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Source: Division for Palestinian Rights (DPR)
1 January 1981



PALESTINIAN CHILDREN
IN THE
OCCUPIED TERRITORIES





Prepared for, and under the guidance the Committee on the Exercise of
the Inalienable Rights of the Palestinian People



UNITED NATIONS

New York, 1981


TABLE OF CONTENTS

    Introduction
1
    I.
    Demographic characteristics
2
    II.
    Family life and education
4
    III.
    Employment of Palestinian children
17
    IV.
    Alleged maltreatment and torture
19
    V.
    Conclusion
21


Introduction

On 20 November 1959, the General Assembly of the United Nations unanimously adopted.the Declaration of the Rights of the Child. The spirit of the document was reflected in the preamble, which said, in part, "... mankind owes the child the best it has to give". Many of the rights and freedoms set forth in the Declaration were restatements of sections of the Universal Declaration of Human Rights and other earlier documents, but the international community was convinced that the special needs of the child were so urgent that they called for a separate, more specific declaration.

In 10 carefully worded principles the Declaration affirms the rights of the child to enjoy special protection and to be given opportunities and facilities to enable him to develop in a healthy and normal manner in conditions of freedom and dignity; to have a name and a nationality from his birth; to enjoy the benefits of social security, including adequate nutrition, housing, recreation and medical services; to receive special treatment, education and care if he is handicapped; to grow up in an atmosphere of affection and security and, wherever possible, in the care and under the responsibility of his parents; to receive education, to be among the first to receive protection and relief in times of disaster; to be protected against all forms of neglect, cruelty and exploitation; and to be protected from practices which may foster any form of discrimination. Finally, the Declaration emphasizes that the child shall be brought up "in a spirit of understanding, tolerance, friendship among peoples, peace and universal brotherhood". 1/

While practical attainment of these rights will continue to be the objective of the international community, it is likely that exceptional circumstances in many parts of the world render attainment even more difficult, thus requiring special attention and more efforts.

The present study attempts to point out aspects of the conditions of children born into "exceptional" circumstances - the Palestinian children in the Arab territories of the West Bank and the Gaza Strip which have been, since June 1967, under Israeli occupation and ruled by military decrees.



I. Demographic characteristics

In 1979, the United Nations General Assembly requested the Secretary-General to prepare and submit to the Assembly a comprehensive and analytical report on the social and economic impact of living conditions of the Palestinian people. In an effort to ensure a balanced and objective expert view, the Secretary-General used the services of three experts. 2/

In their report, the experts quoted the Palestinian Statistical Abstract, 1979, which pointed out that at the end of 1977, the population of the West Bank was 681,200 with a natural increase of 20.5 per 1,000 and an actual increase of 10.3 per 1,000. 3/ Of this population, 317,614 were registered as refugees with the United Nations Relief and Works Agency for Palestine Refugees in the Near East (UNRWA), 82,464 of them living in 20 camps, leaving 598,736 inhabitants (some of whom were unregistered refugees) living in the towns and villages of the West Bank. 4/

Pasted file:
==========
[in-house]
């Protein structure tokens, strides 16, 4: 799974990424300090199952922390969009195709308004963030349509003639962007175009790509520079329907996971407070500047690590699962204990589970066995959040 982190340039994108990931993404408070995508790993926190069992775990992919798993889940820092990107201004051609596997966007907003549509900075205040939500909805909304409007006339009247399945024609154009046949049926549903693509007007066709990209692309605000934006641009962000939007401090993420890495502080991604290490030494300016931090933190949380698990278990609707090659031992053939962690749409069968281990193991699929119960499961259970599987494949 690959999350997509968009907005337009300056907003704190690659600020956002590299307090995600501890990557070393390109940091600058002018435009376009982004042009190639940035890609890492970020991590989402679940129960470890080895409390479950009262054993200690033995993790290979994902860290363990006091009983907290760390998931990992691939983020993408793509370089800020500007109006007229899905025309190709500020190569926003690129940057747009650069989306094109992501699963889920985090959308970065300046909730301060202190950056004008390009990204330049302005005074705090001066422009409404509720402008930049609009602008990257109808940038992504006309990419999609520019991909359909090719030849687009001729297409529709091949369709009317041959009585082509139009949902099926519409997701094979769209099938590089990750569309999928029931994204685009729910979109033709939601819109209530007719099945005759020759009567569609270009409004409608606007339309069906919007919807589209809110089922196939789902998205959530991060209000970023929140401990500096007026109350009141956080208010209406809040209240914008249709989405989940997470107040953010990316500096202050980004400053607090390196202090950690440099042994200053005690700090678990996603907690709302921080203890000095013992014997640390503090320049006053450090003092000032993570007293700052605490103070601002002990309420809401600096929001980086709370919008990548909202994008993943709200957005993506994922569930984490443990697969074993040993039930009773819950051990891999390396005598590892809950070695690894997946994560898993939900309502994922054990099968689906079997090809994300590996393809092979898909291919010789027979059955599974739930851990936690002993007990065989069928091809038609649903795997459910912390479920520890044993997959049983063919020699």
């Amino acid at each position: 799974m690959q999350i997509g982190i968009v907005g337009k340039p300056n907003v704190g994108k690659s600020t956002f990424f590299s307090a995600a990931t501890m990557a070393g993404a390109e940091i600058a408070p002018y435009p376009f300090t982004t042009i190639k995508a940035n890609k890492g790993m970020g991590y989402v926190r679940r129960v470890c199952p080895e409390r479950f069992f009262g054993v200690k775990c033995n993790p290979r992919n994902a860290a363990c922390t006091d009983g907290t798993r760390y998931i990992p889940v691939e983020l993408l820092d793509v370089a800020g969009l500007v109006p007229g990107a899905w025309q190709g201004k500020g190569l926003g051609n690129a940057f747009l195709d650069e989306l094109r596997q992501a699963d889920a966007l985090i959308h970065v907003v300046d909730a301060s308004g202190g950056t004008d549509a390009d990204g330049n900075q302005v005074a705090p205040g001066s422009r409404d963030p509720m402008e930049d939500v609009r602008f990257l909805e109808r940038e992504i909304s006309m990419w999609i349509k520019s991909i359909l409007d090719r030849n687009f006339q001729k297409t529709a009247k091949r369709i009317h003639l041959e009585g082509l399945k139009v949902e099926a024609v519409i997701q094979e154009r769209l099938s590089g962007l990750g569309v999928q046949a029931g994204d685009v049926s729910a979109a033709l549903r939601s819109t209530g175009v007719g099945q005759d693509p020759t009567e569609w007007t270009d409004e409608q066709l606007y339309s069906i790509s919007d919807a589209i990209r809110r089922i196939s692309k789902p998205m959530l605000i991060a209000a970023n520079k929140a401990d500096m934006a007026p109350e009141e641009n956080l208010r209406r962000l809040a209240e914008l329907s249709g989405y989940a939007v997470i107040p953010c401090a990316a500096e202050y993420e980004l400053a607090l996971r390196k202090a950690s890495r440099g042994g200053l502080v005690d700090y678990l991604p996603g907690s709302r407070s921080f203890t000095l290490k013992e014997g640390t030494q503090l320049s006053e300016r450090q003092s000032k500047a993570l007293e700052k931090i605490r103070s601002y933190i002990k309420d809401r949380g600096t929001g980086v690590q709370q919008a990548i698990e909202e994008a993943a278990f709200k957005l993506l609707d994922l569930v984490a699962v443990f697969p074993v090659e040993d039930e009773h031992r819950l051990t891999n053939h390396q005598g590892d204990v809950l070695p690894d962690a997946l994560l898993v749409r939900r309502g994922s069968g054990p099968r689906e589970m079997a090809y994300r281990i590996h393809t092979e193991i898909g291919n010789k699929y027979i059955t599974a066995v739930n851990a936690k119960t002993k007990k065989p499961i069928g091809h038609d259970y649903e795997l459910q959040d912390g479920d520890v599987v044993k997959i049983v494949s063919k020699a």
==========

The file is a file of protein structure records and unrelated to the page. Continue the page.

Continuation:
The experts also quoted the Statistical Abstract of Israel, 1978, which indicates that the population of the Gaza Strip and Northern Sinai was 441,300, with a natural increase of 15.3 per 1,000 and an actual increase of 12.3 per 1,000 in 1977. Of these, 363,000 were registered as refugees with UNRWA, 202,941 of them living in eight camps. 5/ The breakdown of the population by age groups was as follows: 6/



Population
at the end
of 1977
West Bank
Gaza Strip and
Northern Sinai
Number
Percentage
Number
Percentage
      0 - 14 years
        316,000
        46.4
      209,100
        47.5
      14 - 29
        183,400
        26.9
      123,100
        27.8
      30 - 44
        77,800
        11.4
      50,300
        11.4
      45 - 49
        60,500
        8.9
      37,700
        8.5
      60+
        43,300
        6.4
      21,100
        4.8

As the above data indicate, almost half the population was less than 14 years old.





II. Family life and education



Israel's occupation of the West Bank and the Gaza Strip has been the subject of various United Nations resolutions and decisions which, inter alia, call upon Israel to withdraw from Arab territories occupied in the June 1967 conflict and which consider such a withdrawal one of the prerequisites for the attainment of peace in the Middle East. The United Nations Security Council, for example, unanimously adopted at the 1382nd meeting Resolution 242 of 22 November 1967 which affirmed that the fulfilment of the united Nations Charter principles required the establishment of a just and lasting peace in the Middle East which should, inter alia, include the application of the principle of the withdrawal of the Israeli armed forces from territories occupied in the 1967 conflict. 7/

Moreover, Security Council resolution 465 of 1 March 1980 determined that "all measures taken by Israel to change the physical character, demographic composition, institutional structure or status of the Palestinian and other Arab territories occupied since 1967, including Jerusalem, or any part thereof, have no legal validity and that Israel's policy and practices of settling parts of its population ... in those territories constitute a flagrant violation of the Fourth Geneva Convention relative to Protection of Civilian Persons in Time of War and also constitute a serious obstruction to achieving a comprehensive, just and lasting peace in the Middle East." 8/